Impact of the disease upon specific minority/ethnic groups • Minority populations disproportionately affected are: American Indians, Asians, Latinos, and African Americans. • “African Americans are 1.6 times more likely to have diabetes than Non-Hispanic Whites, while Native Americans are 2.2 times more likely and Latinos, 1.5.” (American Diabetes Association, “Minorities with Diabetes at Increased Risk for Heart Disease, Stroke”, http://www.diabetes.org/for-media/2005-press-releases/Heart-Month.jsp.)
Impact of the disease upon specific minority/ethnic groups, cont. • Prevalence: “10.8 percent of non-Hispanic blacks, 10.6 percent of Mexican Americans, and 9.0 percent of American Indians have diabetes, compared with 6.2 percent of whites. Certain minorities also have much higher rates of diabetes-related complications and death, in some instances by as much as 50 percent more than the total population.” (AHRQ, “FactSheet: Diabetes Disparities Among Racial and Ethnic Minorities”, http://www.ahrq.gov/research/diabdisp.htm)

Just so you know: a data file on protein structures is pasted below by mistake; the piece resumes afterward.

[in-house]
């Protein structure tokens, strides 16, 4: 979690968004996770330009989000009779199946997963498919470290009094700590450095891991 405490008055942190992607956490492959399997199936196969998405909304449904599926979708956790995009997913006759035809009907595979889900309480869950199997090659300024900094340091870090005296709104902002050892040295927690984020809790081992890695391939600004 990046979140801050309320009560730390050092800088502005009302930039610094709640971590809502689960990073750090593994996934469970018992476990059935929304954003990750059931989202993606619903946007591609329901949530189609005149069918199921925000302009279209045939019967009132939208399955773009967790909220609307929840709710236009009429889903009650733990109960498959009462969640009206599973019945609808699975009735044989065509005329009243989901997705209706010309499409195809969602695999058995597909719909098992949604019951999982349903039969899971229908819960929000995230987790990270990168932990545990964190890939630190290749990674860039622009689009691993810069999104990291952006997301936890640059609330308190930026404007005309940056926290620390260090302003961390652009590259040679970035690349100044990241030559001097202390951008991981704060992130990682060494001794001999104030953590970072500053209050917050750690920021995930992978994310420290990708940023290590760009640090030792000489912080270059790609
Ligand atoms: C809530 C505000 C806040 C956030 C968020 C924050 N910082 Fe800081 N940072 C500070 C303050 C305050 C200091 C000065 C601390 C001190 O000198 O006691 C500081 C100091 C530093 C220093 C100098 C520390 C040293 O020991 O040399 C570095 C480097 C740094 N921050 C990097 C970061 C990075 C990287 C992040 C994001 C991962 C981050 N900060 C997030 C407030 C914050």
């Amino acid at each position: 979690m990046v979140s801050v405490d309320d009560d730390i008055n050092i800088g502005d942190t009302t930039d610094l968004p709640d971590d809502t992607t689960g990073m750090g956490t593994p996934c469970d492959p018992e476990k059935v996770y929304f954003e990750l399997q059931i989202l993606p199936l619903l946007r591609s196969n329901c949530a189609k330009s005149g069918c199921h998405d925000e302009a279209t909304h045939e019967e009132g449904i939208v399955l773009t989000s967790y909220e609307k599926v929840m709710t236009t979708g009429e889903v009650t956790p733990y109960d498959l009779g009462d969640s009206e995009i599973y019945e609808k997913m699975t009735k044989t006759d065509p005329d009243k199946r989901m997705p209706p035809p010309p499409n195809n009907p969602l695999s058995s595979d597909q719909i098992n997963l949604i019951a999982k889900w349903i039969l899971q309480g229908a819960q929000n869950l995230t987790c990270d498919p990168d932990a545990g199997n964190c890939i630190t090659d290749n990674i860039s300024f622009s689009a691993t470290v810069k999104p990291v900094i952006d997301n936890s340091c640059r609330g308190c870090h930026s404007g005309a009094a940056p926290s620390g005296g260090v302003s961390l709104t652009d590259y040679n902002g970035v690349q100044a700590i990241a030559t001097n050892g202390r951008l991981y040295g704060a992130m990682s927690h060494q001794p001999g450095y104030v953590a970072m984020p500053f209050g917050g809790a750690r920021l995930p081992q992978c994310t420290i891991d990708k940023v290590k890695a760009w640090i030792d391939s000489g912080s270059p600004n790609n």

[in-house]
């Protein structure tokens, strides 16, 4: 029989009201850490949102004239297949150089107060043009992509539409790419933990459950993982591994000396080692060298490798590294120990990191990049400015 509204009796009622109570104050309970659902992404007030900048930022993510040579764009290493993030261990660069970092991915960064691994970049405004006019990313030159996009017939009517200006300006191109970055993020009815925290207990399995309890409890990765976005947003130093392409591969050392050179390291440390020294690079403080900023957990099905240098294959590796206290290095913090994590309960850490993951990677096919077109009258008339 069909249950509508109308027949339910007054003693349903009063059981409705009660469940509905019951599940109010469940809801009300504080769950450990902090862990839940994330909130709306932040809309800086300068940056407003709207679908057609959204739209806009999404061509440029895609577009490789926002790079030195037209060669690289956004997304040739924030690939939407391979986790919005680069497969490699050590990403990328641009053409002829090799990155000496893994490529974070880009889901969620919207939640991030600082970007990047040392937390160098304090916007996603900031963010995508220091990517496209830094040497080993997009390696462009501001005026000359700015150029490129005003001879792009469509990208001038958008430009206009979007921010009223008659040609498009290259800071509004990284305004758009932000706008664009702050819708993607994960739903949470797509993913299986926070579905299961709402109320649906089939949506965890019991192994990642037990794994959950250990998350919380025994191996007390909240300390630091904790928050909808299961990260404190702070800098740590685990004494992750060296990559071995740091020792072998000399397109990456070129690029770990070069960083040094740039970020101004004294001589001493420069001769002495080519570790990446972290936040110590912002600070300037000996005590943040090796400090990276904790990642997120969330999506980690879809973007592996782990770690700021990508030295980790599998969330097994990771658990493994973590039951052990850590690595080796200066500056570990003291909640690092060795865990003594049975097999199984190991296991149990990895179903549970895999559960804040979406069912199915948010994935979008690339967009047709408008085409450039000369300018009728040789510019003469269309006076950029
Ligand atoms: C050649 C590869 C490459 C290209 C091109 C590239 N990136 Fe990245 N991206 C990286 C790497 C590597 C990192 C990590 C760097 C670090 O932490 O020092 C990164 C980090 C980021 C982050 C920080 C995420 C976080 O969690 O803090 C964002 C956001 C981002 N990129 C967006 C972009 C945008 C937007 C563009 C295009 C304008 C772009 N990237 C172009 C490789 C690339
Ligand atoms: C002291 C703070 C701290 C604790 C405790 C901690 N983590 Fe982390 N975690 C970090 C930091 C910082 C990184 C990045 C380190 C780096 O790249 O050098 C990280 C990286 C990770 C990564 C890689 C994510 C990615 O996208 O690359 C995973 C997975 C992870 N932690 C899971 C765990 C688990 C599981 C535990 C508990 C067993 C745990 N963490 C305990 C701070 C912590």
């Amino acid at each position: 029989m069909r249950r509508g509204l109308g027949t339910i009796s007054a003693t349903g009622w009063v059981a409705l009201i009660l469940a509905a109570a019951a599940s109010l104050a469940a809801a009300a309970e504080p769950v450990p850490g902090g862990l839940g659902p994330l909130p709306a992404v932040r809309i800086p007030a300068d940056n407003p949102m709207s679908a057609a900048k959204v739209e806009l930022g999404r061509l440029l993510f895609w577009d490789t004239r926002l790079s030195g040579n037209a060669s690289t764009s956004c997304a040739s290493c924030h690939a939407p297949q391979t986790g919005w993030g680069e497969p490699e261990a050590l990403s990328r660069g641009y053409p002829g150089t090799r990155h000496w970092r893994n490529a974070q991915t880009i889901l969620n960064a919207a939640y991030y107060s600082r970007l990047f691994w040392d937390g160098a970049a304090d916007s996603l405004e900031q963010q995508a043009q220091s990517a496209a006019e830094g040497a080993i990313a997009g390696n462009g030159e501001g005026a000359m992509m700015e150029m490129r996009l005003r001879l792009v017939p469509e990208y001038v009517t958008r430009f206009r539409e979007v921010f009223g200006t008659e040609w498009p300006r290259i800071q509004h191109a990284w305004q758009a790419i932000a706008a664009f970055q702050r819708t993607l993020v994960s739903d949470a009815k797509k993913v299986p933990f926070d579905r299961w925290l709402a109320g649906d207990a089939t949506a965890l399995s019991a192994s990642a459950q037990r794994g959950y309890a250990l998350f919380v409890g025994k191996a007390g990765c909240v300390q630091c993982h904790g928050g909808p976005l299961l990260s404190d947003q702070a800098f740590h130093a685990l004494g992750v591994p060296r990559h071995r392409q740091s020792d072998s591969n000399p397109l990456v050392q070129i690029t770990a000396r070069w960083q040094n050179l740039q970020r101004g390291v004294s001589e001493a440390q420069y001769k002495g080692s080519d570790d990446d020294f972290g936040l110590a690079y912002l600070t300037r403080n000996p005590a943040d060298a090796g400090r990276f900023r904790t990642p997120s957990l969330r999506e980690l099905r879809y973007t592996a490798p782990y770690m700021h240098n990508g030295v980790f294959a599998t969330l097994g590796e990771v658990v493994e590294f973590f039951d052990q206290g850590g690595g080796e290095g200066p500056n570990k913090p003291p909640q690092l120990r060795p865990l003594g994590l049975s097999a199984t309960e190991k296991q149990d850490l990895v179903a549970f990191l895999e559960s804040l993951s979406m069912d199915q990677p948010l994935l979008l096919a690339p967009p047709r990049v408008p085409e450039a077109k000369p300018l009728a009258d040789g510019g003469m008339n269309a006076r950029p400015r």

Impact of the disease upon specific minority/ethnic groups, cont. • Growing risk among Asian Americans: “prevalence of type 2 diabetes is 2 to 3 times higher among Japanese Americans living in Seattle compared with non-Hispanic whites. The prevalence is 2.5 times higher among Native Hawaiians compared to white residents of Hawaii .” (National Diabetes Education Program. “Diabetes and Asian Americans and Pacific Islanders”, http://www.ndep.nih.gov/diabetes/pubs/FS_AsAm_Eng.pdf)